“While the story of human origins is complex and subject to revision, physical anthropology and molecular biology combine to make a convincing case for the origin of the human species in Africa about 150,000 years ago in a humanoid population of common genetic lineage.”
“Catholic theology affirms that that the emergence of the first members of the human species (whether as individuals or in populations) represents an event that is not susceptible of a purely natural explanation and which can appropriately be attributed to divine intervention. Acting indirectly through causal chains operating from the beginning of cosmic history, God prepared the way for what Pope John Paul II has called ‘an ontological leap…the moment of transition to the spiritual.’”

Take a look at the powerpoint below and let me know what you think or if I’m missing anything. 

Polygenism Talk

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31 Comments
  1. February 11, 2011 4:12 pm

    Polygenism is contrary to the teaching of the Council of Trent on Adam and original sin. For exampe: “If any one does not confess that the first man, Adam, when he had transgressed the commandment of God in Paradise, immediately lost the holiness and justice wherein he had been constituted; and that he incurred, through the offence of that prevarication, the wrath and indignation of God, and consequently death, with which God had previously threatened him, and, together with death, captivity under his power who thenceforth had the empire of death, that is to say, the devil, and that the entire Adam, through that offence of prevarication, was changed, in body and soul, for the worse; let him be anathema.”

    Polygenism also contradicts more than a few verses of the New Testament, such as: “through one man sin entered into this world, and through sin, death” (Romans 5:12).

    • February 16, 2011 8:31 pm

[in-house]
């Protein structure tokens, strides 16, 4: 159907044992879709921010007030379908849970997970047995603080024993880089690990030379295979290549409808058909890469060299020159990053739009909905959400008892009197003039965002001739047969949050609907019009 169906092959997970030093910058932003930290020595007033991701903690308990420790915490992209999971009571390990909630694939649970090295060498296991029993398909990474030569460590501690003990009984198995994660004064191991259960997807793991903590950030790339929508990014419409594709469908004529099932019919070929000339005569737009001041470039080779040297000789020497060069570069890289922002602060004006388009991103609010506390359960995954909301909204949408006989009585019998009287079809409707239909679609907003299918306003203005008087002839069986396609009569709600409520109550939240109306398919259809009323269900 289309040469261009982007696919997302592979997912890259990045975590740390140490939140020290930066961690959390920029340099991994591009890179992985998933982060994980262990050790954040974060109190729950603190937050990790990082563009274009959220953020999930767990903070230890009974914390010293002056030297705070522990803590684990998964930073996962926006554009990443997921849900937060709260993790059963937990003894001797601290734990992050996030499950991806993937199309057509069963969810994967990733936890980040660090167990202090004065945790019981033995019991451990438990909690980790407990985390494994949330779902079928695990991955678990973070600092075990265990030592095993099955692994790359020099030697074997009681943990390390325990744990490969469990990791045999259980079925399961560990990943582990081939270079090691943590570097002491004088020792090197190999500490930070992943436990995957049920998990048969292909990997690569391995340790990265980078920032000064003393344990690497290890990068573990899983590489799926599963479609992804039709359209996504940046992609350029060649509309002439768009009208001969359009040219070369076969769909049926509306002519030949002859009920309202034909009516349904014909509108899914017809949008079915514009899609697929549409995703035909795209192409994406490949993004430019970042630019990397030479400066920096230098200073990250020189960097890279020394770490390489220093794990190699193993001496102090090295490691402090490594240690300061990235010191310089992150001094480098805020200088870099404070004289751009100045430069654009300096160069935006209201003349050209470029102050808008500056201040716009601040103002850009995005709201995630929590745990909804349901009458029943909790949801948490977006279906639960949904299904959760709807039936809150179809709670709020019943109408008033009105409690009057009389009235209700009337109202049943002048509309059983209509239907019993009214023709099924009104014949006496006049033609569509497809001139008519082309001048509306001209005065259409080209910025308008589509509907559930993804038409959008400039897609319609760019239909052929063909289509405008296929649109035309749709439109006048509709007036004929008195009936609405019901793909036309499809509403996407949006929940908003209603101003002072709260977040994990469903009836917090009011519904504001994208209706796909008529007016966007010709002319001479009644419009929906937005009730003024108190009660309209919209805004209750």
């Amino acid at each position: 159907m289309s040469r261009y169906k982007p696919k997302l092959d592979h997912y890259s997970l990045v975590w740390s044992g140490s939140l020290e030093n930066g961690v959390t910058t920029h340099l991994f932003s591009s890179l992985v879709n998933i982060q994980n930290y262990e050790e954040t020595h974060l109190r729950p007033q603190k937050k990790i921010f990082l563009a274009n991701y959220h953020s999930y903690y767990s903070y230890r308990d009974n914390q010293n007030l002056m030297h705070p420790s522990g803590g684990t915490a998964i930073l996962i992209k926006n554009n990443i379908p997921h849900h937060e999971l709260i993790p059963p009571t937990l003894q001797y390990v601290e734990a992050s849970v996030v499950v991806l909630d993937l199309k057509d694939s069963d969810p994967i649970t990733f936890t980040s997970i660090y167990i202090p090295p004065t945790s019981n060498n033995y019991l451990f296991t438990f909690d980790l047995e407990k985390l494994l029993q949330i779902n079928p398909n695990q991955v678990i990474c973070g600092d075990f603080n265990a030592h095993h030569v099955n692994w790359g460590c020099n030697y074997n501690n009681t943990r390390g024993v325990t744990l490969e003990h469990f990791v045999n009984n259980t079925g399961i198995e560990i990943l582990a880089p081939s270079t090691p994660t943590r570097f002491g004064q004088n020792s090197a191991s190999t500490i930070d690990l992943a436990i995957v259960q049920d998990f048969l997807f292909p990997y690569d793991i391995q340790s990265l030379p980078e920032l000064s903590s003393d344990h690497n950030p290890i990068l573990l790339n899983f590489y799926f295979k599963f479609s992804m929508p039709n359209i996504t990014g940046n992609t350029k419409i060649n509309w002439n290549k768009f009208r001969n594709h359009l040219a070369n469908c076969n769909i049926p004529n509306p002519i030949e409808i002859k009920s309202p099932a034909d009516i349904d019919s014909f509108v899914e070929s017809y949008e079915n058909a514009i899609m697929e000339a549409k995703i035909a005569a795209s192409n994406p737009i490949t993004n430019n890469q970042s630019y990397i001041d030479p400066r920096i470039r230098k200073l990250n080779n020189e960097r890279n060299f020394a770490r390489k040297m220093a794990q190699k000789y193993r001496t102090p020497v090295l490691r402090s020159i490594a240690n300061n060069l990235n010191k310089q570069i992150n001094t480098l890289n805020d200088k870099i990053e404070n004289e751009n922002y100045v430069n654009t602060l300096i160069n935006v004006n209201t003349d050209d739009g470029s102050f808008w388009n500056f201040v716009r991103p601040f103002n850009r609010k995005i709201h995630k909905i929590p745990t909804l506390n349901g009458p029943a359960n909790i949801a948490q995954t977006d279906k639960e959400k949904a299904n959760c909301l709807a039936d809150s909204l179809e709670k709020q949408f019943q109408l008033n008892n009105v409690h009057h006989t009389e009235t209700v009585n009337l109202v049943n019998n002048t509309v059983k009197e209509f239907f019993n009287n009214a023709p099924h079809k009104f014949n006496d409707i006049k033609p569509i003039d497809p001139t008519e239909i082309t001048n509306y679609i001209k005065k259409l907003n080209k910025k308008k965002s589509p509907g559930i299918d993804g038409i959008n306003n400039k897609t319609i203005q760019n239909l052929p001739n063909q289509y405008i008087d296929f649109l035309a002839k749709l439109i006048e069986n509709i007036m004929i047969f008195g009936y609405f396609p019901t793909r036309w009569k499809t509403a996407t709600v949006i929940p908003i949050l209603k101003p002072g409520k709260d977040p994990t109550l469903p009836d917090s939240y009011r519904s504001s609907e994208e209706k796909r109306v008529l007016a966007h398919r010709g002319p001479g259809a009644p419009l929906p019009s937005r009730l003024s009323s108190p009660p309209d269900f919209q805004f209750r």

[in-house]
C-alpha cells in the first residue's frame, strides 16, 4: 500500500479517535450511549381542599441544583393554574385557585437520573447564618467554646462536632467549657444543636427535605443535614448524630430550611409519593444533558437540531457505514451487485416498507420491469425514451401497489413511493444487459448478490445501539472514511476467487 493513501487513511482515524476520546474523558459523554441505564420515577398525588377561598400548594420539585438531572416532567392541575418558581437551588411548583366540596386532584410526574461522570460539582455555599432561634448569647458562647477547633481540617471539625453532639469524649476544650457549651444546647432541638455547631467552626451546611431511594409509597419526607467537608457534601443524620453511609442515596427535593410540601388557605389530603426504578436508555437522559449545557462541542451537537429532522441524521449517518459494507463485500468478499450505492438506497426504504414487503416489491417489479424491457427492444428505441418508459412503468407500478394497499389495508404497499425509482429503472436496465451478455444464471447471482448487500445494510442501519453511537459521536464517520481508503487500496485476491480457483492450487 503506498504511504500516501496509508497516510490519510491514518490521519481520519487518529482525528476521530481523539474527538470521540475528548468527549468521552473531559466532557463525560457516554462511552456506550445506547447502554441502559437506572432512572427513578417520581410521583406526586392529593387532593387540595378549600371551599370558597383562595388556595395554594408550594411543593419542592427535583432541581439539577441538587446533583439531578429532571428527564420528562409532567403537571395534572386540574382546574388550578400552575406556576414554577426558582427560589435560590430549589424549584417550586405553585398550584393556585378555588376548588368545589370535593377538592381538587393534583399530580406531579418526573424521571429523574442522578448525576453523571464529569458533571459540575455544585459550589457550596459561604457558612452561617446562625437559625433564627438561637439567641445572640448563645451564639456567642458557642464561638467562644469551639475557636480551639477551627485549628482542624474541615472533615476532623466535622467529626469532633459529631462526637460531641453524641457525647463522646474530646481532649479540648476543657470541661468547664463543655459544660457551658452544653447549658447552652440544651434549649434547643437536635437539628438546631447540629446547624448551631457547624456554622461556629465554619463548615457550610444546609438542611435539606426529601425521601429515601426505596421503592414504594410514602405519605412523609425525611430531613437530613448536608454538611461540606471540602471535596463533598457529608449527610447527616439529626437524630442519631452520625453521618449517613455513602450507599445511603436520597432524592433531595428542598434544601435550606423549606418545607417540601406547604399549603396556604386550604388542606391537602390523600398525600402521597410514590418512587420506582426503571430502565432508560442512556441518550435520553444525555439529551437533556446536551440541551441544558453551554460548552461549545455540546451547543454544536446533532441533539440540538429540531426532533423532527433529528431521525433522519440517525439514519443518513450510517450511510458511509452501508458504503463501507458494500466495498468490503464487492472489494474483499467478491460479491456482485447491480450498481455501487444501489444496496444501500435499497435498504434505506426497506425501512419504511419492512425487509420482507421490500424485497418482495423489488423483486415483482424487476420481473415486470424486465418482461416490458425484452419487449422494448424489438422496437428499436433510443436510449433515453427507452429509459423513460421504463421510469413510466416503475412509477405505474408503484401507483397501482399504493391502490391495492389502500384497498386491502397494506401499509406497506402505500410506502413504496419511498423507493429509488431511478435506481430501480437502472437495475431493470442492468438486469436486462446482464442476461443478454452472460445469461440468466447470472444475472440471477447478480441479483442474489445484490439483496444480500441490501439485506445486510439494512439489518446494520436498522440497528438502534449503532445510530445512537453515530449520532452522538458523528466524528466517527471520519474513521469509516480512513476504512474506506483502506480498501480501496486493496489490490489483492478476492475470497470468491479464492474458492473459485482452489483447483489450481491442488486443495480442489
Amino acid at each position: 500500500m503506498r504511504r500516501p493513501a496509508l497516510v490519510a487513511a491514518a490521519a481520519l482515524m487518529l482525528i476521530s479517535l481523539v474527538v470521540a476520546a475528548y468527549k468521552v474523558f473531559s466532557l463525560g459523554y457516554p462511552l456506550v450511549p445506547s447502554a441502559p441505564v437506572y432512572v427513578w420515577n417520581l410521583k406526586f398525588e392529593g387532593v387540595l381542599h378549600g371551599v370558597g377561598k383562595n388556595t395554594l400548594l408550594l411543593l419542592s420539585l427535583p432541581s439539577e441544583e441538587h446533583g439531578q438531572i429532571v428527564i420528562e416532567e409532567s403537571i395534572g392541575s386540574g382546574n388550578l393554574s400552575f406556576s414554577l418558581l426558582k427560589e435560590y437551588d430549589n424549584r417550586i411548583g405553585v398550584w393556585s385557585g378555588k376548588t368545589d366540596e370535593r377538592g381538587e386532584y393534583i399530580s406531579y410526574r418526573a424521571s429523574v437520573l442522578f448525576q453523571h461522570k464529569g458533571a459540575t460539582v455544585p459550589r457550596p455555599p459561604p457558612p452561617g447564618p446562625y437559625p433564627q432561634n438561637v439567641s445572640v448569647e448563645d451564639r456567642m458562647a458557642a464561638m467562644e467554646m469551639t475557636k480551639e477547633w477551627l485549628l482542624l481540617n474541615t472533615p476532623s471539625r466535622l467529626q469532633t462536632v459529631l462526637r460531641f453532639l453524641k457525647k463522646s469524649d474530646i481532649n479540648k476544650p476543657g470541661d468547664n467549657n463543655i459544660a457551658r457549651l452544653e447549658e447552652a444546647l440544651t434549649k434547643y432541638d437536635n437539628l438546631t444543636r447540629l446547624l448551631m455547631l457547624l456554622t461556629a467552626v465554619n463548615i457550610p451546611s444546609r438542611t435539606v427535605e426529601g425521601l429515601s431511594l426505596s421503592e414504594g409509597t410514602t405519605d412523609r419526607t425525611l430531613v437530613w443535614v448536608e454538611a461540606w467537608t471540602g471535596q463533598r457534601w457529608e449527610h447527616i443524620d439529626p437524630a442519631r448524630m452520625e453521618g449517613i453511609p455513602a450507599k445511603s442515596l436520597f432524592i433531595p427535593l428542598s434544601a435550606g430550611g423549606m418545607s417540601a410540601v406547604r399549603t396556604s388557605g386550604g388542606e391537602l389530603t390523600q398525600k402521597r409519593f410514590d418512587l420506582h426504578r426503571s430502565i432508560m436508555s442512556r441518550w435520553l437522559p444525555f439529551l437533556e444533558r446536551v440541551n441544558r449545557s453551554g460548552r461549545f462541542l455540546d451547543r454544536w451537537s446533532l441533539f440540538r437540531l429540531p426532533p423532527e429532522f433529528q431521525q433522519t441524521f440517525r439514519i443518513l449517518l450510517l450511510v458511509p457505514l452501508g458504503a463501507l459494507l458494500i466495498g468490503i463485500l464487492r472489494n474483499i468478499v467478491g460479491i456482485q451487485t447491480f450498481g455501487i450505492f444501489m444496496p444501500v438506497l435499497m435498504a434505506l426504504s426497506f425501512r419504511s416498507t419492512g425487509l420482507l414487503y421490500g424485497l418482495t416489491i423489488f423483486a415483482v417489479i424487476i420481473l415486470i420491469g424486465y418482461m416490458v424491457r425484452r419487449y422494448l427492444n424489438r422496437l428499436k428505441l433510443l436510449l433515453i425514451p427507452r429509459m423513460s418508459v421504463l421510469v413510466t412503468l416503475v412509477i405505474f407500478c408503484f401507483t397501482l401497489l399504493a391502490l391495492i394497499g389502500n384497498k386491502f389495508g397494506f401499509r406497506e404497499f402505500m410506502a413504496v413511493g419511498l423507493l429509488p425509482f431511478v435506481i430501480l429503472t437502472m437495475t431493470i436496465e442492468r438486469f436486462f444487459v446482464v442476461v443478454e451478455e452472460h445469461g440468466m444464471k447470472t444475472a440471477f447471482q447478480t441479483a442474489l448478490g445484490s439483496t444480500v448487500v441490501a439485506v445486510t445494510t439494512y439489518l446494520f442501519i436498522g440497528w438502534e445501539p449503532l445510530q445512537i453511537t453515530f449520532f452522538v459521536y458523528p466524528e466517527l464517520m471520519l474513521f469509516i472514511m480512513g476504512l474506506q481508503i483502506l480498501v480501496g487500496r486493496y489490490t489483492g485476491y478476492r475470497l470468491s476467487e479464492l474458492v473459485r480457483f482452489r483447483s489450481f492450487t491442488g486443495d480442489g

Development of doctrine happens, as I tried to show in the powerpoint.

      I think Paul is reflecting on the story of the Fall, not asserting a historical fact about human populations. That is reading science into theology.

  2. February 11, 2011 4:32 pm

    *Sigh* This again.

    You are misusing the word “polygenism” here. Polygenism is a racist theory about human origins that posits no common ancestors for various groups:
    http://en.wikipedia.org/wiki/Polygenism

    What is now essentially proven by genetic diversity is that there was never a two person BOTTLENECK.

    But that’s not what monogenism is. Monogenism is very much supported by science now, in the form of the “Out of Africa” theory.

    There may never have been a bottleneck of only two people, but it is clear that human beings have MANY common ancestors:
    http://en.wikipedia.org/wiki/Most_recent_common_ancestor#MRCA_of_all_living_humans

    Monogenism, as the Church understands it, is not at all disproven by current science, but in fact all the more supported. That there was an original man and woman from whom all subsequent humans, truly so called, took their human nature…is not the same as saying that these two had to form a bottleneck!! If other hominid lines bred in, that’s fine, as long as human nature is seen as being inherited from these two.